By Alan W. Dowd

Worth It

Even after months of occupation and postwar pitched battles, the vast majority of Iraqis believe that the ouster of Saddam Hussein and toppling of his regime was worth it.  

According to a Gallup poll conducted last fall in and around Baghdad, almost two-thirds of Iraqis concede that liberation from Saddam’s rule is worth the temporary privations of the US-UK-led occupation. And more than two-thirds believe their lives will be even better five years from now. The wide-ranging poll was conducted the old-fashioned way, through hundreds of face-to-face interviews.  

Gallup also found that fully half of those polled think the Coalition Provisional Authority is getting better at responding to their needs from month to month. In fact, the percentage of Iraqis who favorably view Paul Bremer, who heads up the CPA, is double that of those who view him unfavorably. As one Iraqi said of the US authorities, “They work hard to do the right thing.”  

Even so, President Bush’s favorability ratings in Iraq hover under 30 percent, British Prime Minister Tony Blair’s are at 20 percent. 

Operation Iranian Freedom?

If ever there was a sign that times are changing in the Middle East, it’s Hussein Khomeini, the grandson of Ayatollah Khomeini, who led the Islamic revolution in Iran and subsequent terror takeover of the US Embassy in Tehran. In a series of recent interviews, the younger Khomeini expressed a grudging appreciation for the United States and open contempt for the radicalism of his grandfather. 

According to the younger Khomeini, who currently lives in Baghdad and plans to move to the holy city of Karbala, what the Americans did in 2003 was “liberation” pure and simple. The cleric said he looks forward to the day when his homeland of Iran is also liberated. “People do not want an Islamic regime anymore,” he explained in an interview with essayist Chris Hitchens. And citing his grandfather’s “failed Islamic revolution in Iran,” he doubts that efforts to create an Islamic state in Iraq will succeed.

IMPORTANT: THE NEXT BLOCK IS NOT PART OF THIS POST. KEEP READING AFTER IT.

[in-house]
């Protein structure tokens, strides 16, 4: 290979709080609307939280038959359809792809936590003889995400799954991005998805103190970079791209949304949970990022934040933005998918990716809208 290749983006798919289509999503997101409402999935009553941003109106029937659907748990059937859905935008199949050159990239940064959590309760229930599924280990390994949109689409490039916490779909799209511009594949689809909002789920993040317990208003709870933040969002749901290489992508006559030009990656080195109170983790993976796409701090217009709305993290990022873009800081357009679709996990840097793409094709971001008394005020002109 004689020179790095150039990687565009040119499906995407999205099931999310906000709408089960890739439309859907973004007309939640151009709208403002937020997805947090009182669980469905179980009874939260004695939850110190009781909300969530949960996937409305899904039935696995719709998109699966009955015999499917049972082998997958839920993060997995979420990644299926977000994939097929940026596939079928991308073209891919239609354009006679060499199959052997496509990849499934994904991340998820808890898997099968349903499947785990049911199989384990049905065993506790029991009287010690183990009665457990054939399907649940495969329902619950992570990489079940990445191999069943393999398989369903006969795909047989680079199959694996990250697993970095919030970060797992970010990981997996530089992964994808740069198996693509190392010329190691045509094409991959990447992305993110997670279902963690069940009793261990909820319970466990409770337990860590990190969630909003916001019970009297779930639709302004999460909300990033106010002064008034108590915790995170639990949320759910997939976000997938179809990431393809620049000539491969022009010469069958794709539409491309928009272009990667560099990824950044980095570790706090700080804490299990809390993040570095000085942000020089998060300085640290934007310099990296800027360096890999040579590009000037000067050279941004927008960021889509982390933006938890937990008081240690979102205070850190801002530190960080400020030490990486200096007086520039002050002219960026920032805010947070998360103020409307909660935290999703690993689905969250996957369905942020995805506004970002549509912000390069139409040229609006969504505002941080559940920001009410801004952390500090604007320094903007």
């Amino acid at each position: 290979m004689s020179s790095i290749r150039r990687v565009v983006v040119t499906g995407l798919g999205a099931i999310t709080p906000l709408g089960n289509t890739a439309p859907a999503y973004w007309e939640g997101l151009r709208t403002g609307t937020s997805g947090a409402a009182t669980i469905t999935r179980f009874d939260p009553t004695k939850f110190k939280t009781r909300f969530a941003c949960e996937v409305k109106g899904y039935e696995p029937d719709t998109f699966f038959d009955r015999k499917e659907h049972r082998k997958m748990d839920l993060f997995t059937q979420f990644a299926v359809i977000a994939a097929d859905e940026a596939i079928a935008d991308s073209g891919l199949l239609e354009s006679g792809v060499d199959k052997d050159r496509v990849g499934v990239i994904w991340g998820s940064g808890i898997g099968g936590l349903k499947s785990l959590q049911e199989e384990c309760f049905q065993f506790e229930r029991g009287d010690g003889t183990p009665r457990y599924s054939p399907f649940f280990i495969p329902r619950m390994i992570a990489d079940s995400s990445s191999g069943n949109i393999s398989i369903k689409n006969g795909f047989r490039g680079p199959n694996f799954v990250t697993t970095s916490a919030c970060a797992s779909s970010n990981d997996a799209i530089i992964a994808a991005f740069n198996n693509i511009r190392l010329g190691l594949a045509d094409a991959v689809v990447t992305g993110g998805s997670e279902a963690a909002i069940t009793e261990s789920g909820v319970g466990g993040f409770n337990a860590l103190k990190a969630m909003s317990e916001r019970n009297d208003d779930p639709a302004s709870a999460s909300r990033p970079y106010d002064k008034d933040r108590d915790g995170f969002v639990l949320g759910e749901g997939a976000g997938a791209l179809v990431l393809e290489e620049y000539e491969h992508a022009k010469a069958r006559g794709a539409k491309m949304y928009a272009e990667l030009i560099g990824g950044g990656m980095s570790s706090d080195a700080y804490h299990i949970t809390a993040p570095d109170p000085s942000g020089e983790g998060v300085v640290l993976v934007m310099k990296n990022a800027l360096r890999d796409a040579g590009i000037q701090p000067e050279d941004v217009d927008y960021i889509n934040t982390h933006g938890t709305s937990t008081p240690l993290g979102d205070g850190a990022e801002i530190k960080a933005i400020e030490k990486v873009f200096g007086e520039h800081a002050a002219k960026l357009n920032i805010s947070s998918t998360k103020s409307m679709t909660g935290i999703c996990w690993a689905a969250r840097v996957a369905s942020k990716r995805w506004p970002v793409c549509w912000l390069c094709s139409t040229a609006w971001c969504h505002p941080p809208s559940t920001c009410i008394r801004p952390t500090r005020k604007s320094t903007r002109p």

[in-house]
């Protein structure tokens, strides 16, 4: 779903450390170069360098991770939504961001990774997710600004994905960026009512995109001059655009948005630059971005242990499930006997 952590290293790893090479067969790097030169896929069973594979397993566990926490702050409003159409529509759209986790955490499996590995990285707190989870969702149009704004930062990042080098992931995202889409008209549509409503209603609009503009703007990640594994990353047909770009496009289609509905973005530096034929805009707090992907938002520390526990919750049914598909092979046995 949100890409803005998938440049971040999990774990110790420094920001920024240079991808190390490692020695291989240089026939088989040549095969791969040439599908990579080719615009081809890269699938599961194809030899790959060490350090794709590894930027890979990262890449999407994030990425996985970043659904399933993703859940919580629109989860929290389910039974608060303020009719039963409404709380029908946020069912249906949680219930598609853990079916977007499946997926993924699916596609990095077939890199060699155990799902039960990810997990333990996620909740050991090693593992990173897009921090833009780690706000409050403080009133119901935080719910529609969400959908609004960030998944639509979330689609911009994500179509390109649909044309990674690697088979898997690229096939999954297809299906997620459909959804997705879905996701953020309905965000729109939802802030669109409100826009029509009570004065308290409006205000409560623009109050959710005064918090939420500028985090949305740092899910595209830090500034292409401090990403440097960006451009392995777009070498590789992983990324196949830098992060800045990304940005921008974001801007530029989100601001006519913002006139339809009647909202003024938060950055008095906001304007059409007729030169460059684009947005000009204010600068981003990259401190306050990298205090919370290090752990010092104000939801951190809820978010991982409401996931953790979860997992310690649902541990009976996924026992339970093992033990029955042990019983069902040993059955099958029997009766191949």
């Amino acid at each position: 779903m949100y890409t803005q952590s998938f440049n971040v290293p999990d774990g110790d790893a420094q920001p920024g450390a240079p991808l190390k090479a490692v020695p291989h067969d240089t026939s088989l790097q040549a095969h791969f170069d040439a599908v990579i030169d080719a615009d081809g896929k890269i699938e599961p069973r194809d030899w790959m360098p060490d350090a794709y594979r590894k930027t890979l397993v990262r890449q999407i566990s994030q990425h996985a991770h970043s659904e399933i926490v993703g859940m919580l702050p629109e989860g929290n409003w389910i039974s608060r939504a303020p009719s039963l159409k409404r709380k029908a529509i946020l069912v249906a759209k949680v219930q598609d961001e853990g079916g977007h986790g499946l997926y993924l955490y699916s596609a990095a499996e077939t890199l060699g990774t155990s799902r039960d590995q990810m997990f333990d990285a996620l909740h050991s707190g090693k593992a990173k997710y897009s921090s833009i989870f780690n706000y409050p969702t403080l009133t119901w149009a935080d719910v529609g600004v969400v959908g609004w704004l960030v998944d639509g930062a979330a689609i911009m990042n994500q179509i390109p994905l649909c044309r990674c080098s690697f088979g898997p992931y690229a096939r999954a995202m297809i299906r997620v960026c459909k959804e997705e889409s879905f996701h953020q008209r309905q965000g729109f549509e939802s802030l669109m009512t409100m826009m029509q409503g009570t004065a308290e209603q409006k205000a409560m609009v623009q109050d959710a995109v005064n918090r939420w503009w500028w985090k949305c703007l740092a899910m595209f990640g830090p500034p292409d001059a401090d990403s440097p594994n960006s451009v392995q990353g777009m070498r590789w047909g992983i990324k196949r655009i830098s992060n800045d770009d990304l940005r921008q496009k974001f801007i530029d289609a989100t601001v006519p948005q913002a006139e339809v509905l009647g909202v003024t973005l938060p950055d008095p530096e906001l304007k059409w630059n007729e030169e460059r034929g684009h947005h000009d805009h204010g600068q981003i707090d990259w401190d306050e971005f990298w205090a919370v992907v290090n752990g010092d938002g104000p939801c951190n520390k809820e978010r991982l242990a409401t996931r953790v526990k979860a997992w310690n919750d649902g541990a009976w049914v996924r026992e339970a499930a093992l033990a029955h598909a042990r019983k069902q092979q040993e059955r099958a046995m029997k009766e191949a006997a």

“Iranians insist on freedom,” Khomeini told the New York Times. “If it was necessary for it to come from abroad, especially from the United States, people will accept it.”  

Once Iran is liberated, he vows to return.  

No Easy Task

Yet another news analysis, this one published in January, paints a grim picture of the situation overseas: "We've lost the peace…We can't make it stick," the analysis begins. “Instead of coming in with a bold plan of relief and reconstruction, we came in full of evasions and apologies.” 

Authored by correspondent John DosPassos, who spent three months in the region, the report blames Washington for “a tangle of snarling misery” that has left the region worse off than after the last postwar peace. Moreover, according to DosPassos, “Never has American prestige in Europe been lower…‘Have you no statesmen in America,’ they ask?” 

Sound familiar? It should, but not for the reason you might think. DosPassos’ analysis has nothing to do with postwar Iraq. In fact, it wasn’t even written about the Middle East. It was written about Europe—post-World War II Europe, to be exact. And while it was published in January, it happened to be January of 1946.  

Titled “Americans are losing the victory in Europe” and published in Life magazine, DosPassos’ article was recently unearthed and excerpted by the Wall Street Journal’s OpinionJournal.com and “Jessica’sWell,” a Texas-based website devoted to media and public policy. The piece should serve as a reminder that building democracy on the ruins of terror and distrust is no easy—but nor is it hopeless. 

Filling the Gaps

The citizen-soldiers of the Army National Guard and Reserves are carrying a heavy burden in the global campaign against terror. According to a recent Washington Times study, in the last two years of fighting they have experienced their highest death toll since Vietnam.  

All told, some 169,000 reservists and Guardsmen are on active duty today. Three out of every four of them are Army troops. According to Lt. Gen. Steven Blum, who heads the National Guard Bureau, we can expect more of the same as the war continues: “The National Guard is and will continue to be used at a rate that is unprecedented,” at least in the era of the all-volunteer force. 

In response to this trend, key voices in Congress are calling on the administration to add as many four active-duty combat divisions to the Army. As the Washington Post has reported, Representatives Duncan Hunter (R-Calif.) and Ike Skelton (D-Mo.), who hold key positions on the House Armed Services Committee as chairman and ranking member respectively, want two new divisions. Rep. Heather Wilson (R-NM), who argues that the Pentagon needs to add personnel to every branch, estimates that between 90,000 and 150,000 troops are needed to fill the gaps.

Published monthly in the American Legion Magazine, Under the Radar provides a snapshot of current challenges in international politics, U.S. foreign policy and national security.